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Kenneth W. Babcock, Class of 1981

Kenneth BabcockKenneth W. Babcock ’81 is Executive Director and General Counsel at the Public Law Center in Orange County, California. In that role, he has significantly expanded the organization’s pro bono legal assistance to low-income residents of Orange County. Previously, he was Director of Litigation and Advocacy at Public Counsel in Los Angeles for three years after serving as their Consumer Law Project Director for eight years. He has received numerous awards for his work and has been named more than once as one of the one hundred most influential lawyers in California.

What do you enjoy about your current work?

I enjoy having the opportunity to bring volunteer lawyers together with low-income clients who need help. And I enjoy giving lawyers the tools they need to have successful outcomes on clients’ cases. We offer training, mentorship, and a variety of things to make the volunteer experience a good one. Volunteers have access to our staff of lawyers who have significant experience handling similar cases given that our work is a mix of staff and volunteer efforts.

I also have the opportunity to develop programs and services that help the low-income community. For example, half an hour ago, I was in a meeting about a project to help low-income clients in child custody cases over the next three years. I help strategize about where we can find the resources and how it will work. That really excites me about my job.

What did you do after law school, and how did that lead into your current work?

I started in private practice, first at a large firm, then at a small one. I was a business litigator, and I always did pro bono cases. Those were the cases I truly loved. I knew I wanted to do that full time. I had worked with Public Counsel on all of my pro bono cases, so I joined the staff in 1989, working on consumer fraud cases. I moved to the Public Law Center in 2000.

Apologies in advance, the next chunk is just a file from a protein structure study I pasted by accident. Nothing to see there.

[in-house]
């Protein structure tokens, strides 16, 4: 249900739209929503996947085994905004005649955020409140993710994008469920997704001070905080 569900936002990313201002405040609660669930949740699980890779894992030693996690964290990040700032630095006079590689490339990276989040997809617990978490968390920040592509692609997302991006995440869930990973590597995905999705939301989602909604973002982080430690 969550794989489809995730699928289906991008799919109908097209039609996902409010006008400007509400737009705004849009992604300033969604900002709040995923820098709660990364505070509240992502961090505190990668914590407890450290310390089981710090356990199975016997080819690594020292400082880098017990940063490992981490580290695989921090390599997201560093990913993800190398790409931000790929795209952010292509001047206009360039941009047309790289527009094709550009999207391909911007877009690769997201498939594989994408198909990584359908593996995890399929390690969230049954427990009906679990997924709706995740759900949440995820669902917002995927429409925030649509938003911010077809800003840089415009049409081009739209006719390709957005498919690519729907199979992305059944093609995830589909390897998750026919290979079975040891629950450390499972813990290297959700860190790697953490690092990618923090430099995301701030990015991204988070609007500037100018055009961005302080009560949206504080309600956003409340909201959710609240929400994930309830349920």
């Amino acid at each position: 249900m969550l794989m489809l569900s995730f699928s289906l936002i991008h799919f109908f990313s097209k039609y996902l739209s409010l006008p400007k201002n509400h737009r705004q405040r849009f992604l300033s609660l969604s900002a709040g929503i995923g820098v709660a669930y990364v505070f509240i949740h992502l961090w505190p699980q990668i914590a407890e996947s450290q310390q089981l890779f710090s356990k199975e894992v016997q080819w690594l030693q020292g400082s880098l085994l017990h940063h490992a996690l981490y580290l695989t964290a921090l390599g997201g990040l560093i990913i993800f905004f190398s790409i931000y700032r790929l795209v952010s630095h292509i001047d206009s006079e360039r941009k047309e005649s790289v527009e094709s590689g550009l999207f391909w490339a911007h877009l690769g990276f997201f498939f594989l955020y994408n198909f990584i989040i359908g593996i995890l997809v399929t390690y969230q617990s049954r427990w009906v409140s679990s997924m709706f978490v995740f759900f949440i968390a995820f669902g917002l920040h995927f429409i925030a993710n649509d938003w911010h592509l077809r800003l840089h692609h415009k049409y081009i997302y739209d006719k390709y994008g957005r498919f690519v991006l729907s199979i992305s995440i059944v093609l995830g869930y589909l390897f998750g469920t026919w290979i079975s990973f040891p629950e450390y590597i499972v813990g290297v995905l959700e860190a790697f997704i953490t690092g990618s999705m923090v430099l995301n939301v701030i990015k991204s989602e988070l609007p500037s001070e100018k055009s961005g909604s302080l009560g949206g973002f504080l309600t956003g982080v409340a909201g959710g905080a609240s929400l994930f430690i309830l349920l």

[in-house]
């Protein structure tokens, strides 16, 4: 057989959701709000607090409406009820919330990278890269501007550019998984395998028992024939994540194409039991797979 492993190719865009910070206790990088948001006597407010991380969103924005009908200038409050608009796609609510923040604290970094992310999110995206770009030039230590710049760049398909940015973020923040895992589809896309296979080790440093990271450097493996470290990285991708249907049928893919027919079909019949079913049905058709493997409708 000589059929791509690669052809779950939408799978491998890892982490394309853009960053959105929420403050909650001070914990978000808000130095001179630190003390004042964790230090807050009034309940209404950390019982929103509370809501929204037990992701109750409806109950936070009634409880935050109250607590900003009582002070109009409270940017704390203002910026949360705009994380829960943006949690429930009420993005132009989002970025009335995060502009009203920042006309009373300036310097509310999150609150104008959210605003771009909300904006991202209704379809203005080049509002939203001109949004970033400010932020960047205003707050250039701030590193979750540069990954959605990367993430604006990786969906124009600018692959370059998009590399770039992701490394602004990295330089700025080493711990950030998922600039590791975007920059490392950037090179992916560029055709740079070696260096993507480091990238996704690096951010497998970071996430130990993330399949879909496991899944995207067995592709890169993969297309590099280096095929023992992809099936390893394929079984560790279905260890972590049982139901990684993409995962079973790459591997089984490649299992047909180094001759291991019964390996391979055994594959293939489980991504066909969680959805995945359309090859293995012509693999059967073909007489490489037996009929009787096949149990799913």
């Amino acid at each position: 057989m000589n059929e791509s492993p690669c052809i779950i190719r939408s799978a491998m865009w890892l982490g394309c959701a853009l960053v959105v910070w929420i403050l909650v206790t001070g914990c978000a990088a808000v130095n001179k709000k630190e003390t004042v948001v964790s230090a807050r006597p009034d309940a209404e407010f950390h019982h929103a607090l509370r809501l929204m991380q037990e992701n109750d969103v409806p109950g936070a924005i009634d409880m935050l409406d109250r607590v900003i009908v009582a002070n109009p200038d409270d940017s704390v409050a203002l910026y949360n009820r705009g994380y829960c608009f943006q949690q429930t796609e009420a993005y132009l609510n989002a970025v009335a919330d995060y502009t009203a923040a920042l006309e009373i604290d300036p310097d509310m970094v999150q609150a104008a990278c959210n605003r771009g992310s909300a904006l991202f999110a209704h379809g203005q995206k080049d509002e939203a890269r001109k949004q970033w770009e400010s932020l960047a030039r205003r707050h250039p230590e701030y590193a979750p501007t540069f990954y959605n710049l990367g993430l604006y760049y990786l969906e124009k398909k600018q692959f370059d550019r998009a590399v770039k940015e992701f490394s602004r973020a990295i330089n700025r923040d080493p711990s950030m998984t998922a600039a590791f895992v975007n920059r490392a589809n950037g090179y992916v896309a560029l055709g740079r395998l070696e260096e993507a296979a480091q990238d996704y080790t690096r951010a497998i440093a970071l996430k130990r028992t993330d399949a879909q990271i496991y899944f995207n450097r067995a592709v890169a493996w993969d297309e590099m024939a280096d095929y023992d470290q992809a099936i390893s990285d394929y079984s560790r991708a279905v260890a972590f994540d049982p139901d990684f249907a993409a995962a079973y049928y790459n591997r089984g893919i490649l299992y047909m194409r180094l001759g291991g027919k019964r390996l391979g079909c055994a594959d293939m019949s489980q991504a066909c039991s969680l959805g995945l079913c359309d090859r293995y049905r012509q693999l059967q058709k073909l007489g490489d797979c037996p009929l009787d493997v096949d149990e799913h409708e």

What is your favorite King Hall memory?

My favorite memories are of the friendships I developed there. I also have fond memories of intramural sports. It was great to be able to blow off steam playing softball, basketball, or soccer.

In my third year, I did a clinical for the Woodland office of what is now Legal Services of Northern California. It was my first exposure to working on behalf of low-income clients, and it has stuck with me throughout my career.

What class at King Hall served you well in your career choice?

It was a class on secured transactions. It covered the Uniform Commercial Code, Articles 2 and 9. Poor people typically can’t afford to pay in cash for big things, so they buy “on time.” We studied security interests and consumer transactions. That really helped when I was a consumer fraud attorney at Public Counsel. I always tell students to take a class on Article 9 of the Uniform Commercial Code.

Who was your favorite King Hall professor?

Jim Smith taught the clinical program. He gave me my first exposure to legal aid and to immigration law, which is a big part of what we do right now. Fritz Juenger taught Torts, which was a small section class. I really got to know him and the other students in the class. Some of my best friends are from there. Another favorite was John Oakley, who among other things taught Remedies.

Did you participate in student organizations?

I was on the Moot Court Board and the Law Review editorial board. My second year, I published my Law Review note.* I was Legal Research Editor my third year. The person who had the most footnotes in their article the year before always seemed to become Legal Research Editor. I knew The Bluebook and the California Style Manual very well at the time.

How have you stayed involved with King Hall?

We try when we can to hire from King Hall. I’ve kept in touch with classmates and with alumni from the classes near mine. There are a lot of King Hall alumni in Orange County, and we have that immediate bond from a shared experience. It’s a door opener.

Do you have any advice for current law students?

First, it might be difficult to do this while you’re in the middle of law school, but enjoy the experience. It’s a wonderful time, and life only gets busier once you get into the practice of law.

Second, do the work. Work hard. It really pays off. I learned the value of hard work and the value of being a good writer at King Hall. The lessons I learned about good, clear writing have helped me throughout my career.

Finally, value relationships. Success is based on relationships. Value and nurture your relationships with students, professors, and the other people you encounter.

Anything else you'd like to add?

I was in the thirteenth class, so everything was still fairly new. But we already had a commitment to supporting underrepresented communities, a commitment to legal services, a commitment to the ways we as lawyers can be helpful in the community. Part of my care and concern for low-income clients comes from the lessons instilled at King Hall.

* Kenneth W. Babcock, Parens Patriae Suits by State Attorney Generals: An Effective Antitrust Remedy for Small Business, 13 UC Davis L. Rev. 649. 

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